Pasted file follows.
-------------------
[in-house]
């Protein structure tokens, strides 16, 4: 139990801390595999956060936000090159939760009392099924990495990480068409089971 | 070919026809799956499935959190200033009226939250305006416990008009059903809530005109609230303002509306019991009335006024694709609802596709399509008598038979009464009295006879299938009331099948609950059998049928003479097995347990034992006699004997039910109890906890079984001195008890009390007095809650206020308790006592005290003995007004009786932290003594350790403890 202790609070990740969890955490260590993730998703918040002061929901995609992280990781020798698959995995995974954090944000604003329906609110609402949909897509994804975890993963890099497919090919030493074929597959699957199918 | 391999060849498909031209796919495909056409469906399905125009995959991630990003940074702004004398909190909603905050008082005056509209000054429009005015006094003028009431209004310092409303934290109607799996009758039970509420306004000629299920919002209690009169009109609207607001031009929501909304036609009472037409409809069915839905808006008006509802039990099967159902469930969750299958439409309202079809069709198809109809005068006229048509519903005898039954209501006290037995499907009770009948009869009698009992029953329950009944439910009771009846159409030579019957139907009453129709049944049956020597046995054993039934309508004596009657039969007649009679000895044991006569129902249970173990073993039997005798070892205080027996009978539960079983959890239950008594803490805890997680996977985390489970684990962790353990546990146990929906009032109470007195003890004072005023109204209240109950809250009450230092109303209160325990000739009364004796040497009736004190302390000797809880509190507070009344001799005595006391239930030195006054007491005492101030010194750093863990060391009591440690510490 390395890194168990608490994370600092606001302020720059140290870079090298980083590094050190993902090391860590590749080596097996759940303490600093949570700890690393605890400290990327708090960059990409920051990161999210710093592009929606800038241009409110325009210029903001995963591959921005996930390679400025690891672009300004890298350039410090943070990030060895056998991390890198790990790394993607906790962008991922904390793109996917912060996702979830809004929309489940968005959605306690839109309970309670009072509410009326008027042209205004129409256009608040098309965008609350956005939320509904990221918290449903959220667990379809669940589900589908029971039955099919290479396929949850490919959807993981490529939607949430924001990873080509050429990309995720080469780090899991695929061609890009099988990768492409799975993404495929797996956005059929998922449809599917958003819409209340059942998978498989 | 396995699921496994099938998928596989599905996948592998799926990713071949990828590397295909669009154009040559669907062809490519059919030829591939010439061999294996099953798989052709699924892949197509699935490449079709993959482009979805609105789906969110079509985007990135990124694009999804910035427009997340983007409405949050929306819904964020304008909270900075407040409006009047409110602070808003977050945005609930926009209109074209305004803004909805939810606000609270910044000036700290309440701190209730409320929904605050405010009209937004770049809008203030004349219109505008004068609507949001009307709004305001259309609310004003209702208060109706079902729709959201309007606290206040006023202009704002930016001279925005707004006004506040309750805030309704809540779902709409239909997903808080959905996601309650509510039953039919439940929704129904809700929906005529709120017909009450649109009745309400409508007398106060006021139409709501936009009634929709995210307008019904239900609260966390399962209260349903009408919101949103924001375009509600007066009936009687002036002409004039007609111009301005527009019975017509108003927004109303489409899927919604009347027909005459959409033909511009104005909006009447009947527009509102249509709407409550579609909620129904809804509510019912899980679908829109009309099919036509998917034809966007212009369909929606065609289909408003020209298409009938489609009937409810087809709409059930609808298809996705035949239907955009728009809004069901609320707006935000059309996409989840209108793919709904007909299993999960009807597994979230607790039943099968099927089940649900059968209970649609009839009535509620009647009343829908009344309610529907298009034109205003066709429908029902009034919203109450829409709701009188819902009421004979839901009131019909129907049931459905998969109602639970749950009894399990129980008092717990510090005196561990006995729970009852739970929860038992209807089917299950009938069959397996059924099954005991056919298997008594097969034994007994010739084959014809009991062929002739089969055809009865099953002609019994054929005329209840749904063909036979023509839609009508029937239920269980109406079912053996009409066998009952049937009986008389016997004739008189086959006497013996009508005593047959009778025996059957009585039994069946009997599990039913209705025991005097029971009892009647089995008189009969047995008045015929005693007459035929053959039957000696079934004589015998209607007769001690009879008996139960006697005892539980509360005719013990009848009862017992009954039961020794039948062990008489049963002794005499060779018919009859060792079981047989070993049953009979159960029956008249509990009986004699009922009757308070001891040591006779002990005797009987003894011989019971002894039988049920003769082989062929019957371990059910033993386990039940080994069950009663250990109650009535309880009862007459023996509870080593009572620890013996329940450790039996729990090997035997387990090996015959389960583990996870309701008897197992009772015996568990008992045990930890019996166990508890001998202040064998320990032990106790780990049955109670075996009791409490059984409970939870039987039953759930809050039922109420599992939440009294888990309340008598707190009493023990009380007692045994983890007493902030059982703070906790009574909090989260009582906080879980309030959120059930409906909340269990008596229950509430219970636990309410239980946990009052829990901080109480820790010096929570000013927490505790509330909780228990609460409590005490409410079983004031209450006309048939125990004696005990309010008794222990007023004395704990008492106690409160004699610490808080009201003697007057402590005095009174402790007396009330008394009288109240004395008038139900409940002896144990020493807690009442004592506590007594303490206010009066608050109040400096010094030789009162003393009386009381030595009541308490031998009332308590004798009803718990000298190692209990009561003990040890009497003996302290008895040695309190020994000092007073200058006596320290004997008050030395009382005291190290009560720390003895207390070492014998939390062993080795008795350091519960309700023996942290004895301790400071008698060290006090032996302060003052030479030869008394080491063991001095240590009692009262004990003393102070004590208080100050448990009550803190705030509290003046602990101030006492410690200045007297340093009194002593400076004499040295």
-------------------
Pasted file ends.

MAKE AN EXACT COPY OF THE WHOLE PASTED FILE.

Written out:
[in-house]
């Protein structure tokens, strides 16, 4: 139990801390595999956060936000090159939760009392099924990495990480068409089971 | 070919026809799956499935959190200033009226939250305006416990008009059903809530005109609230303002509306019991009335006024694709609802596709399509008598038979009464009295006879299938009331099948609950059998049928003479097995347990034992006699004997039910109890906890079984001195008890009390007095809650206020308790006592005290003995007004009786932290003594350790403890 202790609070990740969890955490260590993730998703918040002061929901995609992280990781020798698959995995995974954090944000604003329906609110609402949909897509994804975890993963890099497919090919030493074929597959699957199918 | 391999060849498909031209796919495909056409469906399905125009995959991630990003940074702004004398909190909603905050008082005056509209000054429009005015006094003028009431209004310092409303934290109607799996009758039970509420306004000629299920919002209690009169009109609207607001031009929501909304036609009472037409409809069915839905808006008006509802039990099967159902469930969750299958439409309202079809069709198809109809005068006229048509519903005898039954209501006290037995499907009770009948009869009698009992029953329950009944439910009771009846159409030579019957139907009453129709049944049956020597046995054993039934309508004596009657039969007649009679000895044991006569129902249970173990073993039997005798070892205080027996009978539960079983959890239950008594803490805890997680996977985390489970684990962790353990546990146990929906009032109470007195003890004072005023109204209240109950809250009450230092109303209160325990000739009364004796040497009736004190302390000797809880509190507070009344001799005595006391239930030195006054007491005492101030010194750093863990060391009591440690510490 390395890194168990608490994370600092606001302020720059140290870079090298980083590094050190993902090391860590590749080596097996759940303490600093949570700890690393605890400290990327708090960059990409920051990161999210710093592009929606800038241009409110325009210029903001995963591959921005996930390679400025690891672009300004890298350039410090943070990030060895056998991390890198790990790394993607906790962008991922904390793109996917912060996702979830809004929309489940968005959605306690839109309970309670009072509410009326008027042209205004129409256009608040098309965008609350956005939320509904990221918290449903959220667990379809669940589900589908029971039955099919290479396929949850490919959807993981490529939607949430924001990873080509050429990309995720080469780090899991695929061609890009099988990768492409799975993404495929797996956005059929998922449809599917958003819409209340059942998978498989 | 396995699921496994099938998928596989599905996948592998799926990713071949990828590397295909669009154009040559669907062809490519059919030829591939010439061999294996099953798989052709699924892949197509699935490449079709993959482009979805609105789906969110079509985007990135990124694009999804910035427009997340983007409405949050929306819904964020304008909270900075407040409006009047409110602070808003977050945005609930926009209109074209305004803004909805939810606000609270910044000036700290309440701190209730409320929904605050405010009209937004770049809008203030004349219109505008004068609507949001009307709004305001259309609310004003209702208060109706079902729709959201309007606290206040006023202009704002930016001279925005707004006004506040309750805030309704809540779902709409239909997903808080959905996601309650509510039953039919439940929704129904809700929906005529709120017909009450649109009745309400409508007398106060006021139409709501936009009634929709995210307008019904239900609260966390399962209260349903009408919101949103924001375009509600007066009936009687002036002409004039007609111009301005527009019975017509108003927004109303489409899927919604009347027909005459959409033909511009104005909006009447009947527009509102249509709407409550579609909620129904809804509510019912899980679908829109009309099919036509998917034809966007212009369909929606065609289909408003020209298409009938489609009937409810087809709409059930609808298809996705035949239907955009728009809004069901609320707006935000059309996409989840209108793919709904007909299993999960009807597994979230607790039943099968099927089940649900059968209970649609009839009535509620009647009343829908009344309610529907298009034109205003066709429908029902009034919203109450829409709701009188819902009421004979839901009131019909129907049931459905998969109602639970749950009894399990129980008092717990510090005196561990006995729970009852739970929860038992209807089917299950009938069959397996059924099954005991056919298997008594097969034994007994010739084959014809009991062929002739089969055809009865099953002609019994054929005329209840749904063909036979023509839609009508029937239920269980109406079912053996009409066998009952049937009986008389016997004739008189086959006497013996009508005593047959009778025996059957009585039994069946009997599990039913209705025991005097029971009892009647089995008189009969047995008045015929005693007459035929053959039957000696079934004589015998209607007769001690009879008996139960006697005892539980509360005719013990009848009862017992009954039961020794039948062990008489049963002794005499060779018919009859060792079981047989070993049953009979159960029956008249509990009986004699009922009757308070001891040591006779002990005797009987003894011989019971002894039988049920003769082989062929019957371990059910033993386990039940080994069950009663250990109650009535309880009862007459023996509870080593009572620890013996329940450790039996729990090997035997387990090996015959389960583990996870309701008897197992009772015996568990008992045990930890019996166990508890001998202040064998320990032990106790780990049955109670075996009791409490059984409970939870039987039953759930809050039922109420599992939440009294888990309340008598707190009493023990009380007692045994983890007493902030059982703070906790009574909090989260009582906080879980309030959120059930409906909340269990008596229950509430219970636990309410239980946990009052829990901080109480820790010096929570000013927490505790509330909780228990609460409590005490409410079983004031209450006309048939125990004696005990309010008794222990007023004395704990008492106690409160004699610490808080009201003697007057402590005095009174402790007396009330008394009288109240004395008038139900409940002896144990020493807690009442004592506590007594303490206010009066608050109040400096010094030789009162003393009386009381030595009541308490031998009332308590004798009803718990000298190692209990009561003990040890009497003996302290008895040695309190020994000092007073200058006596320290004997008050030395009382005291190290009560720390003895207390070492014998939390062993080795008795350091519960309700023996942290004895301790400071008698060290006090032996302060003052030479030869008394080491063991001095240590009692009262004990003393102070004590208080100050448990009550803190705030509290003046602990101030006492410690200045007297340093009194002593400076004499040295």